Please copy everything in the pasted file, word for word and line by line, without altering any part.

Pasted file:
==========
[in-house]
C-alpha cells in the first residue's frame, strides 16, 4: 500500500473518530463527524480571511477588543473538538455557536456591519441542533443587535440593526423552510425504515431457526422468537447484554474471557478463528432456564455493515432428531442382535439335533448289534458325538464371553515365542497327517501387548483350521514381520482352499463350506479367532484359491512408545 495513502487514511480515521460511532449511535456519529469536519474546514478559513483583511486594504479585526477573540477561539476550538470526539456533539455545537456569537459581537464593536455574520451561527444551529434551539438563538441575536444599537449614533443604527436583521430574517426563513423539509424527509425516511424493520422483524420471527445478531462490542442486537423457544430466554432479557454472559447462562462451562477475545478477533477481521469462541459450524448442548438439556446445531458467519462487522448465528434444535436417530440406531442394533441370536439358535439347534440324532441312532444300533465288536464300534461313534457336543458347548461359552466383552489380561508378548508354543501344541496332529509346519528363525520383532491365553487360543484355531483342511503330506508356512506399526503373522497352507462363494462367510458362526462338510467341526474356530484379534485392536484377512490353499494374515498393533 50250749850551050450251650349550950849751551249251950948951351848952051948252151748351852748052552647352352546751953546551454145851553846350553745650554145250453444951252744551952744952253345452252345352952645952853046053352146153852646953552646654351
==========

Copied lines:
[in-house]
C-alpha cells in the first residue's frame, strides 16, 4: 500500500473518530463527524480571511477588543473538538455557536456591519441542533443587535440593526423552510425504515431457526422468537447484554474471557478463528432456564455493515432428531442382535439335533448289534458325538464371553515365542497327517501387548483350521514381520482352499463350506479367532484359491512408545 495513502487514511480515521460511532449511535456519529469536519474546514478559513483583511486594504479585526477573540477561539476550538470526539456533539455545537456569537459581537464593536455574520451561527444551529434551539438563538441575536444599537449614533443604527436583521430574517426563513423539509424527509425516511424493520422483524420471527445478531462490542442486537423457544430466554432479557454472559447462562462451562477475545478477533477481521469462541459450524448442548438439556446445531458467519462487522448465528434444535436417530440406531442394533441370536439358535439347534440324532441312532444300533465288536464300534461313534457336543458347548461359552466383552489380561508378548508354543501344541496332529509346519528363525520383532491365553487360543484355531483342511503330506508356512506399526503373522497352507462363494462367510458362526462338510467341526474356530484379534485392536484377512490353499494374515498393533 50250749850551050450251650349550950849751551249251950948951351848952051948252151748351852748052552647352352546751953546551454145851553846350553745650554145250453444951252744551952744952253345452252345352952645952853046053352146153852646953552646654351